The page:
, v = m/s, V = km/h

Clear Zones

Clear zone provides area for vehicles to recover if they leave roadway, defined as distance from edge of roadway to hazard

Minimum clear zone influenced by design speed, traffic volume, cut/fill slopes, steepness of slopes, horizontal curves, and should protect ~80% of errant vehicles

Clear zone also considered inside curves, due to visibility requirements

Use SSSD and geometry to determine clear zone needed to see hazard in time

Consider lane width (driver on middle of inside lane) and radius of the curve

Radius given is to middle of road, subtract ½ or 1,5 lane width for 2 or 4 lane respectively for inner radius

, ,

Rural Highway Capacity

Capacity of max num of vehicles expected on a given road under prevailing conditions

Physical features of road & traffic conditions

Level of service defines quality of traffic flow in terms of V/C

Steps for design in general: Determine design value, determine adjustment factors, assume # of lanes, calculate service volume and compare to design value

For multi lane rural hwy in 1 direction:

SV is service volume in ONE direction, N is #lanes in one dir, V/C is volume to capacity ratio specified by LOS, T is truck adjustment factor, W is lateral clearance factor

 to find truck factor where ET is car equivl, and PT is %trucks

SV in units of veh/hr, design for 30th highest hourly volume as % of AADT

Can find all values using Tables 3.9 to 3.12 and Figure 3.19

For two lane rural hwy in both directions:

SV is service volume in BOTH directions, V/C is volume to capacity ratio specified by LOS, T is truck adjustment factor, W is lateral clearance factor

Long sight distance (450m+) provides passing opportunity (PO%)

Truck factor different for climbing lane sections, use half % trucks for T, for downhill 2 cars = 1 truck

Uses different set of Tables 3.13 to 3.17


Joins 2+ directions, complicated for drivers, goal is to provide change of direction while minimizing conflicts

Must consider off-tracking of back wheels of trailers

Roundabouts benefits:

Lower speed

Short pedestrian crossing

Only right turns

Fewer stops/delays (less emissions)

For design of roundabouts for a WB-20 vehicle f and g are related by provided table

f is total width of roadway portion of roundabout or inscribed circle diameter

g is width of roundabout between curbs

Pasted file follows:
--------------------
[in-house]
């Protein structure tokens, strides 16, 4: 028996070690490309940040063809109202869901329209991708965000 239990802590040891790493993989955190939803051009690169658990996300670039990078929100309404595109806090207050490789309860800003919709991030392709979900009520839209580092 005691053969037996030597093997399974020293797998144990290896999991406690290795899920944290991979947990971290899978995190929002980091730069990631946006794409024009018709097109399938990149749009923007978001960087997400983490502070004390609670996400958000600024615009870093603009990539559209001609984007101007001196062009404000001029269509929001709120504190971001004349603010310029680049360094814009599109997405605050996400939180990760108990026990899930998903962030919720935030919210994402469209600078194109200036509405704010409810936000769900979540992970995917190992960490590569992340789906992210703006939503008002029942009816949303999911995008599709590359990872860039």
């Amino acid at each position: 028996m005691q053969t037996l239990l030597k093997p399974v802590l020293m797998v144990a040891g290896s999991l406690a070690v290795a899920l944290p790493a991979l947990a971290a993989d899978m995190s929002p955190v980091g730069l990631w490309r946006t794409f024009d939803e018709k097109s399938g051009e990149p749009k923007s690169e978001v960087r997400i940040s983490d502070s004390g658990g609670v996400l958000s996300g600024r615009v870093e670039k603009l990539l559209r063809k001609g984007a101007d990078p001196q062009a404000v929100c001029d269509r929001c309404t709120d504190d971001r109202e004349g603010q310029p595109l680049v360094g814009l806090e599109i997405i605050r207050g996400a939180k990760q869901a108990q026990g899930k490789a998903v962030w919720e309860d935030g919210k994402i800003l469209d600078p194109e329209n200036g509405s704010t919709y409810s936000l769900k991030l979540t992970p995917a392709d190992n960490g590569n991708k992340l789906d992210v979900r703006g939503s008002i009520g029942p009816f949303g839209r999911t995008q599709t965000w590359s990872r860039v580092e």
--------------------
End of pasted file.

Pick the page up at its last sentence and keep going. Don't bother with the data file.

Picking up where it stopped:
Pavement Design

Pavement refers to subbase, base, and asphalt/concrete layers but doesn’t include subgrade or native soils, the four main functions are:

Provide water proofing

Spread traffic loading to reduce stress transferred to subgrade

Provide surface which provides adequate friction

Provide smooth/comfortable surface for vehicles

Three types include rigid (Portland cement), flexible (asphalt), composite (both)

Pavement design is process of selecting pavement types/thicknesses to support given traffic and climate loads for specified life cycle while being as cost effective as possible

Subgrade is foundation of roadway, usually made from native fill (sometimes with imported)

Soil investigation conducted to determine existing soil engineering properties:

Thickness of top/organic soil (note that organic soils have extremely variable properties and are hard to design for, and therefore should be removed when possible)

Identify soil types and corresponding engineering properties

Depth of bedrock

Groundwater conditions

Existing pavement structure layer thickness & properties

Unified Soil Classification System (USCS) classifies soils based on particle size distribution and plasticity, soils given name & symbol

Note that D60, D30,and D10 refers to 60%, 30%, and 10% passing diameter respectively

Frost Susceptible Soils

Certain types of subgrade soils susceptible to developing ice lenses, can be mitigated by:

Removing water close to subgrade (effective drainage)

Removing the frost susceptible soil

Insulating the subgrade

Chamberlain method, analyze soils <2mm in diameter,

certain proportions are frost susceptible

Frost penetration can be estimated with:

, where P is frost penetration,

and F is freezing index

Aggregates make up 95% of pavement structure

Mined from quarries, naturally occurring, recycled,

or artificial

Layers of pavement structure from bottom to top include: